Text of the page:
Medical marijuana is winning the fight against Big Pharma

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Pharmaceutical companies will reportedly lose billions of dollars as medical marijuana advances

Thousands of good scientists dedicate their lives to research for large pharmaceutical companies. Even so, Big Pharma remains one of the business sectors considered most suspect by the public. Many believe that this industry is only about making the rich richer, without really caring about the benefits of the products it markets. Fortunately for many, Big Pharma can now be replaced by Big Marijuana, the plant being the main competitor thanks to the therapeutic benefits it has to offer to the world’s population.

The “green fever” that can be translated into the legalization of cannabis has begun to threaten the Big Pharma companies. If the legislative moves continue to become a reality, they could lead the value of pharmaceutical stocks to drop by billions of dollars. Several studies and surveys have shown that a large portion of the population prefers cannabis over opioids.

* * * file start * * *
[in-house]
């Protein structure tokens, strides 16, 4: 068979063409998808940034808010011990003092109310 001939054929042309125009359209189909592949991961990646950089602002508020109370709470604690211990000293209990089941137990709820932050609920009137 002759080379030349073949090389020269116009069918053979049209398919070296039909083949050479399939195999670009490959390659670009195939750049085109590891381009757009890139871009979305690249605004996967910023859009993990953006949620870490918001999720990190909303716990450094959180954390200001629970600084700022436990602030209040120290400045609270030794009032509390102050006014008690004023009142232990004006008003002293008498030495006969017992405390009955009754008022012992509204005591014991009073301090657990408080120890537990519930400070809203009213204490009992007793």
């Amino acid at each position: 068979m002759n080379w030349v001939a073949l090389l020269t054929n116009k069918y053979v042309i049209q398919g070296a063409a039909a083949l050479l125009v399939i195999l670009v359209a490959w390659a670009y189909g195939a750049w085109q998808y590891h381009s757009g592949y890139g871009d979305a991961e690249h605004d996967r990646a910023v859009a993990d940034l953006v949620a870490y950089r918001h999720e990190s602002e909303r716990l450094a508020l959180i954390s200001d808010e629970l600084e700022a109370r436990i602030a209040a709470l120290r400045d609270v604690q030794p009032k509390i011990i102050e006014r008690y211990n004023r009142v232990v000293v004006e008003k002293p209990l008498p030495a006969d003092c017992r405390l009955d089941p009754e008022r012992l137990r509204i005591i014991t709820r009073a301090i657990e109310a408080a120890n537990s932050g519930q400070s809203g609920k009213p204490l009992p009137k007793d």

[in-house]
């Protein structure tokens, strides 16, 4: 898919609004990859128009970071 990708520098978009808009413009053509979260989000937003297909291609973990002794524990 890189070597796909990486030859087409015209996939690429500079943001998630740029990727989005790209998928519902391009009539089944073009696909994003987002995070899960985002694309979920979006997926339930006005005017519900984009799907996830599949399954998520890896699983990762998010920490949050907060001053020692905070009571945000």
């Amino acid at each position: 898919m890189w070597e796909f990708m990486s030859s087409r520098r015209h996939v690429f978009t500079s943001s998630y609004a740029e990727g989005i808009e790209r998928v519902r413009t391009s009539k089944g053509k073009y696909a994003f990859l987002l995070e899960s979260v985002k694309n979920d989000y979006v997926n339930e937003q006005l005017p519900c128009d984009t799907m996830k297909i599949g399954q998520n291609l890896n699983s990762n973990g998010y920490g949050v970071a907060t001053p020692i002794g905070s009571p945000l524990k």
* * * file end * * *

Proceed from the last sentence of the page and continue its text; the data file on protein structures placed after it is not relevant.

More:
The University of New Mexico and California State Polytechnic University researchers took a closer look at this scenario. According to the findings published by the experts, “US cannabis laws are projected to cost generic and branded pharmaceutical companies billions.”

Just a little more than a week after an event promoting the legalization of cannabis, stock market returns had dropped between 1.5 and 2%. Studies reveal that increased access to the plant means that drugs such as opioids are no longer part of the daily routine for many patients.

Cannabis has the benefit of not promoting side effects, making it a favorite of many. In addition, it is not attributed to a specific condition, as it can treat both mental and physical conditions.

Added to all this is the high cost of many pharmaceutical-created drugs, which restricts access for many Americans currently facing the consequences of global inflation. Marijuana is undoubtedly the biggest new competitor in the drug markets and according to the authors, it is estimated to reduce conventional pharmaceutical sales by almost 11%